Tag Archive | "Afghanistan"

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You Can’t Make This Stuff Up

Posted on 10 April 2011 by Editor

Originally posted 2010-05-25 22:12:11. Republished by Blog Post Promoter

by Nancy Morgan
RightBias.com
May 24, 2010


As Congress labored furiously to ensure that women have equal access to federal bathrooms, insurgents in Afghanistan this month launched a series of bold strikes on U.S. and NATO bases in Afghanistan. The Potty Parity Act is proceeding apace.

The Obama administration’s response to the upsurge in violence in Afghanistan? They launched an investigation into allegations that a number of American soldiers were responsible for the "unlawful deaths" of at least three Afghan civilians. This, despite the recent unanimous acquittal of three heroic Navy SEALS who were swiftly exonerated by a jury after being accused of, gasp, slapping one of the most dangerous terrorist detainees in the world. Who, by the way, the SEALS heroically captured. Thank-you, Navy SEALS. No update yet on the terrorist’s hurt lip.

As our young men are fighting and dying in Afghanistan, our current elected officials remain hard at work. Their most recent work product includes a proposal for a new medal to reward our troops for "courageous restraint." You got that? A medal for not killing the enemy. Of course most of these medals would, of necessity, be awarded posthumously.

Maybe by the time the first new medal is awarded, the "enemy" will actually be defined. The only concrete message so far from Washington, via Attorney General Eric Holder, is that the enemy is NOT radical Islamic terrorists. Whew!

The month of May could very well be likened to a chapter out of Alice in Wonderland. As oil from the BP catastrophe in the Gulf of Mexico continued gushing into the ocean (day 36 and counting), the Obama administration was otherwise occupied – holding a gala State dinner for Mexican President Calderone. A good time was had by all, although extensive media reports suggested that one of the guests had a dress quite similar to Michelle’s.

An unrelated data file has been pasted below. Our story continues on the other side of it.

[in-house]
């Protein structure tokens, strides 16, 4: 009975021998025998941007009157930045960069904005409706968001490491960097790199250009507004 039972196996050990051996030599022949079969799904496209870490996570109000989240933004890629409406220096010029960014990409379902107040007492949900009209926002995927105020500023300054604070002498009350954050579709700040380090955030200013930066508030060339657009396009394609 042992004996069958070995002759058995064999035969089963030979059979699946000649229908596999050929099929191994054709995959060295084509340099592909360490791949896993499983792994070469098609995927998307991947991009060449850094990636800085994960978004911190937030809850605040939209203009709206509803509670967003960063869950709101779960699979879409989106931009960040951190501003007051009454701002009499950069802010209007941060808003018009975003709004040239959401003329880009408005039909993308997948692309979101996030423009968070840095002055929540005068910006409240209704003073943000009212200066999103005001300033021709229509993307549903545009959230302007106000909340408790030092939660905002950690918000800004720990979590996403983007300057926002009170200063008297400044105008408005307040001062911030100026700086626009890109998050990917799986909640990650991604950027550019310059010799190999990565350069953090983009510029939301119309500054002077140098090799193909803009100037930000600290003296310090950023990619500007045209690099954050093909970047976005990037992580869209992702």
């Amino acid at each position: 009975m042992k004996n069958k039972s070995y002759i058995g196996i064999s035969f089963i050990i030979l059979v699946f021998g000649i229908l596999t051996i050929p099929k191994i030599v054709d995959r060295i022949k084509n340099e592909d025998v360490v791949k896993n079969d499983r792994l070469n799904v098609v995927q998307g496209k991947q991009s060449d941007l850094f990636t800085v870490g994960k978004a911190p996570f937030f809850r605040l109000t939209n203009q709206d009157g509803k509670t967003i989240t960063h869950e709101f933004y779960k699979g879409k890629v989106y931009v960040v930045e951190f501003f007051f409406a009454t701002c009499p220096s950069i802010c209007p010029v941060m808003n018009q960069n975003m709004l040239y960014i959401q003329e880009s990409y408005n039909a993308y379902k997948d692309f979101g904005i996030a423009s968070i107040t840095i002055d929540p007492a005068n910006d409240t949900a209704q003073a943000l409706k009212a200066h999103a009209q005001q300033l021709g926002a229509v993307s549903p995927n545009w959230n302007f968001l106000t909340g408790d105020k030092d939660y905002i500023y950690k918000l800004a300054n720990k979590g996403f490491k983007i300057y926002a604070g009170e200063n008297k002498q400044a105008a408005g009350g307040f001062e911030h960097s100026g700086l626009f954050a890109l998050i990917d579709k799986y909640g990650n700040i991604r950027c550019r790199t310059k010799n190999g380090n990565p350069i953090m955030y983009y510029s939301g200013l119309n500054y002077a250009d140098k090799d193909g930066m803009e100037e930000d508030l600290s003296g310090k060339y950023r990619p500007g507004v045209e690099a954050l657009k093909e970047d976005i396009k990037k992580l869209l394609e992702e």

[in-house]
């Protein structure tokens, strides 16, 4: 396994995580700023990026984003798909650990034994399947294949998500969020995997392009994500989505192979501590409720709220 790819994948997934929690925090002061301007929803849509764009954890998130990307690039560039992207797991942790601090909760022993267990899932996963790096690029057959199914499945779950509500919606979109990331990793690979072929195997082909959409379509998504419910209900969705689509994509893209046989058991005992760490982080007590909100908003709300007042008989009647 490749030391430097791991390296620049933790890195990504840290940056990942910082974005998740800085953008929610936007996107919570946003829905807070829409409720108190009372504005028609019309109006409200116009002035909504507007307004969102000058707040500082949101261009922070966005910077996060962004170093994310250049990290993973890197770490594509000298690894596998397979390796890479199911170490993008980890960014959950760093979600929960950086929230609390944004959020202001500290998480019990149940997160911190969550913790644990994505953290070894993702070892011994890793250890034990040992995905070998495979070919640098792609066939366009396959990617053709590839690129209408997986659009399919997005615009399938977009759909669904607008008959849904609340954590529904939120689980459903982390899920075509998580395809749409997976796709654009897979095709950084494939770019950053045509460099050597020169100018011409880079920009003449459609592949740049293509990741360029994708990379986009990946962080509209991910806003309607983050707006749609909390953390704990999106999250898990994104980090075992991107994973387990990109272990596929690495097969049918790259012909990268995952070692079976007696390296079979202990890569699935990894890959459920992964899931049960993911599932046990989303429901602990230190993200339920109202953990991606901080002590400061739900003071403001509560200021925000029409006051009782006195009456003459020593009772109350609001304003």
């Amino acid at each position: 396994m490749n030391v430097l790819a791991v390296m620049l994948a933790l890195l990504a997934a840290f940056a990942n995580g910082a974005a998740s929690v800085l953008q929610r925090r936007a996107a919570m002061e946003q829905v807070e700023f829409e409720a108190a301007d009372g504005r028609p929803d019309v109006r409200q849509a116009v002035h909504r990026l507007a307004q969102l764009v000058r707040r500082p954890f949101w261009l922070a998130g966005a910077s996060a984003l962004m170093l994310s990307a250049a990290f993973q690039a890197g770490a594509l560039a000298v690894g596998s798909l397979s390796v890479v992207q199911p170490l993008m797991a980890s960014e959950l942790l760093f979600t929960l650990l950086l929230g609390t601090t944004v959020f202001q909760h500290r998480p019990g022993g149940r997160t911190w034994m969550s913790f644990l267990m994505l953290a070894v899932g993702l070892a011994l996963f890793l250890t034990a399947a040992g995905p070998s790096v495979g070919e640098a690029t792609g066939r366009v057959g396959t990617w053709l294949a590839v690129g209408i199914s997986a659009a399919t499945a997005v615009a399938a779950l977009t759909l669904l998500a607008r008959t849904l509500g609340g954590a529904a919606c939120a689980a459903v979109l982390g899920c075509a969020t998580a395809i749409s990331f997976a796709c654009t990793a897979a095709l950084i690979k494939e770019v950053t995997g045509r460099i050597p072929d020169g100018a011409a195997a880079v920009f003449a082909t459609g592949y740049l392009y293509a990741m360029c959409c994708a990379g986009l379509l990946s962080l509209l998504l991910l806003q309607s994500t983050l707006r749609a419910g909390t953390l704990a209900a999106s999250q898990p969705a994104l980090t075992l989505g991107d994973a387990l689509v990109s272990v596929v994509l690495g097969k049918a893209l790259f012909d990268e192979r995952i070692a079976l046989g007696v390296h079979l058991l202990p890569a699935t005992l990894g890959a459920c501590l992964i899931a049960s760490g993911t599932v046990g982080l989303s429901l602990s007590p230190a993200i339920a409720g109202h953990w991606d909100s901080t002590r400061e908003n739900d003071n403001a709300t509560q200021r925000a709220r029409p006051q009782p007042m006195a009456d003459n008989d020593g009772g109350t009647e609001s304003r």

To be absolutely fair, Obama did appoint a commission to study how to deal with the BP catastrophe. Just because Obama is the largest recipient of BP campaign cash for the last twenty years doesn’t mean he’s in their pocket. No word yet on when or if the commission will release its expert findings.

Meanwhile, Obama blithely continued to side with foreign countries against the U.S., as he bravely spoke truth to power, teaming up with President Calderone to condemn the newly passed immigration law in Arizona. Although the Arizona law mirrors federal law, thanks to Obama’s TelePrompTer and a derelict media, millions of Americans now believe that upholding the Constitution is racist. And I guess its now OK for foreign leaders to criticize America from the White House lawn.

Also this month: Unfazed by the 368 point plunge in the stock market, which occurred the same day the Senate passed a financial regulation bill, Obama took to the airwaves to announce an executive mandate. Bypassing Congress, Obama unilaterally declared tougher, expanded fuel emission standards for cars and trucks. Damn the economy, Mother Earth is more important. Right?

As world stocks tumbled, Obama responded by granting unions expanded power, making it easier for airline and railroad workers to unionize. That unions are one of the reasons behind this year’s economic meltdown was left unreported.

As Bangkok was being burned by deadbeats protesting cuts in social spending, Congress remained totally focused on a slew of new and expanded social spending measures, costing a mere $200 billion. They hope to get it to Obama for his approval in the next three weeks, well before those pesky November elections.

Congress appeared unfazed by a new NATO report that identified Iran as a "Major Article 5 Threat." They were otherwise engaged crafting a formal apology to American Indian tribes for "ill conceived policies" and acts of violence committed by them."

As North Korea threatened war and sent 50,000 troops to the border, the House remained busy passing a beer resolution. House Resolution 1297 officially supports "the goals and ideals of American Beer Craft Week." North Korea and American alcoholics rejoiced.

As the new jobs numbers came out showing another "unexpected" increase in the jobless rate, the Democrats were busy crafting another $190 billion raid on taxpayers under the guise of a "jobs bill." That their last "jobs bill" exacerbated the jobless problem didn’t deter them.

As the world hurtles towards the edge of the cliff, the United States remains focused on the really important things. AG Andrew Cuomo was successful in forcing clothing retailers to hire transgenders. And Sen. Robert Menendez is busy urging the Major League Baseball Players Assoc.to boycott Arizona.

And let’s not forget the states. California, which is one step away from going bankrupt, was busy passing a bill that would require "diversity" in California pension plans. The very same pension plans that will soon put taxpayers on the hook for millions.